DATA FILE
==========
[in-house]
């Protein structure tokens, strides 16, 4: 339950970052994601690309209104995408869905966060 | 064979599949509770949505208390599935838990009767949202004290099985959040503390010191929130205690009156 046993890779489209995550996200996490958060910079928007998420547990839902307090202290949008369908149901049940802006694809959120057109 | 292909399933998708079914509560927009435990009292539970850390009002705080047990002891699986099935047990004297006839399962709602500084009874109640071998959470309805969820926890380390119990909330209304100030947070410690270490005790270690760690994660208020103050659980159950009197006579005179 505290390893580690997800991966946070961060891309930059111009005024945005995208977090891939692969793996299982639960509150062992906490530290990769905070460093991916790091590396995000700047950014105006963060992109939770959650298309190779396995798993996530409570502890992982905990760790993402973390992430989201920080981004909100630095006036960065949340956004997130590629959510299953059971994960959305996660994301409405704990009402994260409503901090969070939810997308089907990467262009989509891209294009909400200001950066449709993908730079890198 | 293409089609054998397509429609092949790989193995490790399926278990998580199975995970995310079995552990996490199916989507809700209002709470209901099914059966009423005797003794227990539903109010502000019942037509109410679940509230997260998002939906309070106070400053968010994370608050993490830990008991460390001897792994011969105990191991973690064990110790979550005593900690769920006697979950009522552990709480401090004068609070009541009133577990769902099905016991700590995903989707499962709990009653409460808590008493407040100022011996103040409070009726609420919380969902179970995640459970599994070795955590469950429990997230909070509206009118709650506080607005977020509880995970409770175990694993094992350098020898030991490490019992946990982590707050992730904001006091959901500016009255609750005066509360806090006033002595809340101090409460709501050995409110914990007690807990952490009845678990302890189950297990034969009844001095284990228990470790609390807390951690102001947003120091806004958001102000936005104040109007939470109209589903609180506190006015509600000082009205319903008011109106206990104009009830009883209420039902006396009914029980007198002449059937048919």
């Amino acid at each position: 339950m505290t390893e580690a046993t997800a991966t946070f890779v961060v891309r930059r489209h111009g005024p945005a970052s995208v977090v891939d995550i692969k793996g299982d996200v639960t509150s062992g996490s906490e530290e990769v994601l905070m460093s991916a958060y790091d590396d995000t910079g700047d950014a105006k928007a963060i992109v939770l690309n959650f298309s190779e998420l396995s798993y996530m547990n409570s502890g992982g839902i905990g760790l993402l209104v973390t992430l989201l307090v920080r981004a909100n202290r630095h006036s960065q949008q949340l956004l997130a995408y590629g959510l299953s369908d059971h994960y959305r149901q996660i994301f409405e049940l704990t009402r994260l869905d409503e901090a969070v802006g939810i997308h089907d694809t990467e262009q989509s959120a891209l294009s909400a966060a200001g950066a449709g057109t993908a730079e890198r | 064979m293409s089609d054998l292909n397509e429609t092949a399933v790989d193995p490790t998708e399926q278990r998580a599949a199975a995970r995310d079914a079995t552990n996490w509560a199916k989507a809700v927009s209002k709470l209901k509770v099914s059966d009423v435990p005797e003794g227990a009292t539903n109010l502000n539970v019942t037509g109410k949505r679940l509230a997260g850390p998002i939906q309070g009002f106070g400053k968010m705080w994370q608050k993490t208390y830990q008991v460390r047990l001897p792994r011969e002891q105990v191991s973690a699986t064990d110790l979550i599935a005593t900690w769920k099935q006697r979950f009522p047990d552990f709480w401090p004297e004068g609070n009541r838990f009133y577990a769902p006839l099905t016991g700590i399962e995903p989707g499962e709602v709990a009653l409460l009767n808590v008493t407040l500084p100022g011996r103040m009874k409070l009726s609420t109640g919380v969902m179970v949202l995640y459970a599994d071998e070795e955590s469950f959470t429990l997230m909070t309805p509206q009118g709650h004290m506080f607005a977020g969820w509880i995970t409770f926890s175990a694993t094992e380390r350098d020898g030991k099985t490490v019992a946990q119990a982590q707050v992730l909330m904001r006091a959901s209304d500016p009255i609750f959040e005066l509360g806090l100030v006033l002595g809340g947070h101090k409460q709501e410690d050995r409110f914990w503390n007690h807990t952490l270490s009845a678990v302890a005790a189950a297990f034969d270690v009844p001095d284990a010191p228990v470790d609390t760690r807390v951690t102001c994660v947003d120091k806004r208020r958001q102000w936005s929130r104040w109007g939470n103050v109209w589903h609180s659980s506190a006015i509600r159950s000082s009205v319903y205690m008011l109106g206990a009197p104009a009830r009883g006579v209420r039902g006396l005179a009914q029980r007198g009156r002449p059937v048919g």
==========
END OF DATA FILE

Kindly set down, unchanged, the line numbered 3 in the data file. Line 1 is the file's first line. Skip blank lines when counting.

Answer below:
């Amino acid at each position: 339950m505290t390893e580690a046993t997800a991966t946070f890779v961060v891309r930059r489209h111009g005024p945005a970052s995208v977090v891939d995550i692969k793996g299982d996200v639960t509150s062992g996490s906490e530290e990769v994601l905070m460093s991916a958060y790091d590396d995000t910079g700047d950014a105006k928007a963060i992109v939770l690309n959650f298309s190779e998420l396995s798993y996530m547990n409570s502890g992982g839902i905990g760790l993402l209104v973390t992430l989201l307090v920080r981004a909100n202290r630095h006036s960065q949008q949340l956004l997130a995408y590629g959510l299953s369908d059971h994960y959305r149901q996660i994301f409405e049940l704990t009402r994260l869905d409503e901090a969070v802006g939810i997308h089907d694809t990467e262009q989509s959120a891209l294009s909400a966060a200001g950066a449709g057109t993908a730079e890198r | 064979m293409s089609d054998l292909n397509e429609t092949a399933v790989d193995p490790t998708e399926q278990r998580a599949a199975a995970r995310d079914a079995t552990n996490w509560a199916k989507a809700v927009s209002k709470l209901k509770v099914s059966d009423v435990p005797e003794g227990a009292t539903n109010l502000n539970v019942t037509g109410k949505r679940l509230a997260g850390p998002i939906q309070g009002f106070g400053k968010m705080w994370q608050k993490t208390y830990q008991v460390r047990l001897p792994r011969e002891q105990v191991s973690a699986t064990d110790l979550i599935a005593t900690w769920k099935q006697r979950f009522p047990d552990f709480w401090p004297e004068g609070n009541r838990f009133y577990a769902p006839l099905t016991g700590i399962e995903p989707g499962e709602v709990a009653l409460l009767n808590v008493t407040l500084p100022g011996r103040m009874k409070l009726s609420t109640g919380v969902m179970v949202l995640y459970a599994d071998e070795e955590s469950f959470t429990l997230m909070t309805p509206q009118g709650h004290m506080f607005a977020g969820w509880i995970t409770f926890s175990a694993t094992e380390r350098d020898g030991k099985t490490v019992a946990q119990a982590q707050v992730l909330m904001r006091a959901s209304d500016p009255i609750f959040e005066l509360g806090l100030v006033l002595g809340g947070h101090k409460q709501e410690d050995r409110f914990w503390n007690h807990t952490l270490s009845a678990v302890a005790a189950a297990f034969d270690v009844p001095d284990a010191p228990v470790d609390t760690r807390v951690t102001c994660v947003d120091k806004r208020r958001q102000w936005s929130r104040w109007g939470n103050v109209w589903h609180s659980s506190a006015i509600r159950s000082s009205v319903y205690m008011l109106g206990a009197p104009a009830r009883g006579v209420r039902g006396l005179a009914q029980r007198g009156r002449p059937v048919g």